Accupril is an ACE inhibitor which is used to treat high blood pressure (hypertension), heart failure and to protect the kidneys from harm due to diabetes.
General information
Accupril belongs to the class of medications called ACE inhibitors. It is used for the treatment of high blood pressure (hypertension) and congestive heart failure. It works by relaxing blood vessels and by making the heart pump more efficiently. Lowering high blood pressure helps prevent strokes, heart attacks, and kidney problems. It may be used in addition to diuretics (water pills) known as thiazide diuretics (hydrochlorothiazide) when one medication has not been found to control blood pressure satisfactorily. This medication may also be used to help protect the kidneys from harm due to diabetes.
Take Accupril exactly as prescribed by your doctor. The recommended dose ranges from 5 mg to 40 mg daily in one dose or two divided doses, taken with or without meals. The recommended starting dosage for treatment of high blood pressure (hypertension) is 10 mg or 20 mg once daily or divided into two smaller doses (5 mg to 10 mg twice a day). The recommended starting dose for treatment of congestive heart failure is 5 mg twice a day. It should be taken by mouth with a glass of water. Accupril should be taken on an empty stomach.
Before taking Accupril you should talk with your doctor if you have collagen vascular disease (lupus, scleroderma), heart disease, including congestive heart failure, aortic stenosis, or hypertrophic cardiomyopathy, liver disease, cirrhosis, kidney disease or kidney failure, diabetes, angioedema. This drug may make you dizzy. Do not drive or perform tasks that require alertness. Avoid drinking alcohol. It can further lower your blood pressure and may increase some of the side effects.
You should not take Accupril if you are allergic to quinapril or any of the ingredients of the medication, or if you have angioedema after taking any ACE inhibitors (captopril, ramipril). Let your doctor know if you are pregnant, breastfeeding or on dialysis.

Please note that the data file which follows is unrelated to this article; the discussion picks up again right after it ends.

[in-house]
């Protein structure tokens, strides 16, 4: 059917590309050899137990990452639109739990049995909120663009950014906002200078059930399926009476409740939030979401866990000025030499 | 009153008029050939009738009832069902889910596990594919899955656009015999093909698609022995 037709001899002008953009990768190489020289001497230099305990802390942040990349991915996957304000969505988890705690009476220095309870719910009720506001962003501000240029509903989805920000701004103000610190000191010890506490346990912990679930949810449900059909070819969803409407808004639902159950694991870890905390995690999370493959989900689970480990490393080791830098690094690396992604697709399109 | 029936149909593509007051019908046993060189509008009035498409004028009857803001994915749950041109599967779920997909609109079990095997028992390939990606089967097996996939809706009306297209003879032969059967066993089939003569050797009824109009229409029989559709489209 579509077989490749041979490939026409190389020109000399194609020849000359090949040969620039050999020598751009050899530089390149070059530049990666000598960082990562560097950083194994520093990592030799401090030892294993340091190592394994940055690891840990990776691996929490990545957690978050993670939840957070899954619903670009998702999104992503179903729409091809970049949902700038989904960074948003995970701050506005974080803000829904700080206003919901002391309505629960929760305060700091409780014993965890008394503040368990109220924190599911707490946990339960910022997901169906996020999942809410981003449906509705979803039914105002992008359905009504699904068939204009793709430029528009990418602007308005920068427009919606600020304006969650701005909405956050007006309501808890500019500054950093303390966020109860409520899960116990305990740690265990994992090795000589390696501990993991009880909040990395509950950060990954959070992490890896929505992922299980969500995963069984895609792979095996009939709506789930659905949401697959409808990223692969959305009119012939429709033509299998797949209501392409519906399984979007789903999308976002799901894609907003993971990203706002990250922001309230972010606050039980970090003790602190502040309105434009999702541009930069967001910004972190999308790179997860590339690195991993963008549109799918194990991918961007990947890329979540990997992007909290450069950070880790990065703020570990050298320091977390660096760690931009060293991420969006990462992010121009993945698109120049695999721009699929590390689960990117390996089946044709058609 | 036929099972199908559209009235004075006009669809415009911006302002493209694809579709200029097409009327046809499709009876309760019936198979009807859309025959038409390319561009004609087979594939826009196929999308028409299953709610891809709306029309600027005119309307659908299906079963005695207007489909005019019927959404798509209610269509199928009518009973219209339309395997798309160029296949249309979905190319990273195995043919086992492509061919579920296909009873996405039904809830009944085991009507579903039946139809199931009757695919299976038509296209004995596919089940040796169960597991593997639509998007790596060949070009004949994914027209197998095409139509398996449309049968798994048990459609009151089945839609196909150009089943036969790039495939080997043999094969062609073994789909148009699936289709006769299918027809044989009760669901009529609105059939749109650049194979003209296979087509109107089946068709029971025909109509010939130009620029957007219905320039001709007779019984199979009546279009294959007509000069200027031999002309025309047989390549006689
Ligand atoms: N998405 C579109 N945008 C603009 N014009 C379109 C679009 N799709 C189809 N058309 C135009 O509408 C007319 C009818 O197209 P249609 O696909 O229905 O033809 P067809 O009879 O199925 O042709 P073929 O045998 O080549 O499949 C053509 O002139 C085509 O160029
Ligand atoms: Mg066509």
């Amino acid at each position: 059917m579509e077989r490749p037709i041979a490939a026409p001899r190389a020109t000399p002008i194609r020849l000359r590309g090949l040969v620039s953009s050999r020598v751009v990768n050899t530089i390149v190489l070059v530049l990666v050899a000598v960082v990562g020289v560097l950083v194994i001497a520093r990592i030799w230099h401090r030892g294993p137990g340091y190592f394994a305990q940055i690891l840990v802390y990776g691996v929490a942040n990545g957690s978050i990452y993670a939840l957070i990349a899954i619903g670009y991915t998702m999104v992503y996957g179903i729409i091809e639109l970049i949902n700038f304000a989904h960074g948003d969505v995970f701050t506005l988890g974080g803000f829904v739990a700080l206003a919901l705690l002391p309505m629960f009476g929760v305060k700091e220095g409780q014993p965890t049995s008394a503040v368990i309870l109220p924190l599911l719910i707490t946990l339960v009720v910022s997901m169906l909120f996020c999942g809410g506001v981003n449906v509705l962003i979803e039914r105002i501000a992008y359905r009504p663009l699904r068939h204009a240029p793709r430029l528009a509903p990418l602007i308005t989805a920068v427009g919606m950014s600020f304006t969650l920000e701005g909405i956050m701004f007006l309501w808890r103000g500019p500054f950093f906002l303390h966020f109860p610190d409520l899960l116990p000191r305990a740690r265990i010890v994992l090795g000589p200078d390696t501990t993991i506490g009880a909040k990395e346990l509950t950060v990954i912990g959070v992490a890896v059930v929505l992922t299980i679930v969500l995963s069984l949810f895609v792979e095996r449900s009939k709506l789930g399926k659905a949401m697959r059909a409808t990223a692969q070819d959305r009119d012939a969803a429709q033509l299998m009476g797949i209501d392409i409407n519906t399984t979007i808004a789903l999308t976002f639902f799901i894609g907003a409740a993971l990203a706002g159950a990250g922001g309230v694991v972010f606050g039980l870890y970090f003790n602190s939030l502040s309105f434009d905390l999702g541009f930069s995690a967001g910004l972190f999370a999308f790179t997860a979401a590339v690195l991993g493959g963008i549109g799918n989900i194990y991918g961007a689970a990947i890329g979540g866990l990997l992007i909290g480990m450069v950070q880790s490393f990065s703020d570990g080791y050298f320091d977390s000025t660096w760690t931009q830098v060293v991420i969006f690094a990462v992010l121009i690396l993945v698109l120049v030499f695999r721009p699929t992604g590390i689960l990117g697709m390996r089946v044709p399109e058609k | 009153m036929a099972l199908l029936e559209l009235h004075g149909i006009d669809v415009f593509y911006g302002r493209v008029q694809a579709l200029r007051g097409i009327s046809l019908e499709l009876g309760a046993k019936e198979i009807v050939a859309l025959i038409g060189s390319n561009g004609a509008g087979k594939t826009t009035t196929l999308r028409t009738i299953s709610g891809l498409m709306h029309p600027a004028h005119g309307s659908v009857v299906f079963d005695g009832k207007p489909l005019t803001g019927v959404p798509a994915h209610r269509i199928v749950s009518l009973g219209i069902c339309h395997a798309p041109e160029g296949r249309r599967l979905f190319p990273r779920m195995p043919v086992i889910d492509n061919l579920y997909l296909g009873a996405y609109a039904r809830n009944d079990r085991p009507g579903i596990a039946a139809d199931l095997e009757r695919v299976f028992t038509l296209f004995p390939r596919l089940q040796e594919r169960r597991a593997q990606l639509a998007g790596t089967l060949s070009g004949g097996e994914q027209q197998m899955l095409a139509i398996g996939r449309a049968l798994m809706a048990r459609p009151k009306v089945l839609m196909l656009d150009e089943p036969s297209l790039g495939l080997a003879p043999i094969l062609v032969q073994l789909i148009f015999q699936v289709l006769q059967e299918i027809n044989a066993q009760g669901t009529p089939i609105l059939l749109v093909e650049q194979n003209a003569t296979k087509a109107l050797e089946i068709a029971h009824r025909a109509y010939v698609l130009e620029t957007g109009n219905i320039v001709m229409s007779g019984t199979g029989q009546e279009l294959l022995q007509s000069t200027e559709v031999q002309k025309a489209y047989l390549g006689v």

Possible side effect
Get emergency medical help if you have feeling light-headed, fainting, chest pain, pale skin, muscle weakness, urinating more or less than usual, fever, chills, body aches, flu symptoms, red skin rash, uneven heartbeats, jaundice (yellowing of the skin or eyes), hives, stomach pain, difficulty breathing, swelling of your face, lips, tongue, nausea, vomiting, diarrhea, cough. If you notice other effects not listed above, contact your doctor.
Drug interactions
Tell your doctor about all other medications you use, especially: diuretics (furosemide, torsemide, bumetanide), lithium, injectable gold, nonsteroidal anti-inflammatory drugs (celecoxib, etodolac, naproxen, ibuprofen), potassium-containing products, potassium-sparing diuretics (amiloride, triamterene, spironolactone), tetracycline. Interaction between two medications does not always mean that you must stop taking one of them. Tell your doctor about all prescription, over-the-counter, and herbal medications you are taking.
Missed dose
Take the missed dose as soon as possible. Skip the missed dose if it is time for your next scheduled dose. Don't take extra medicine to make up the missed dose.
If you think you have overdosed the medicine seek emergency medical help at once. The overdose symptoms are severe dizziness, fainting, low blood pressure, increased levels of sodium or potassium in the blood.
Store the medicine at room temperature between 59-86 degrees F (15-30 degrees C) away from light and moisture. Do not store the drugs in the bathroom. Keep all drugs away from reach of children and pets.
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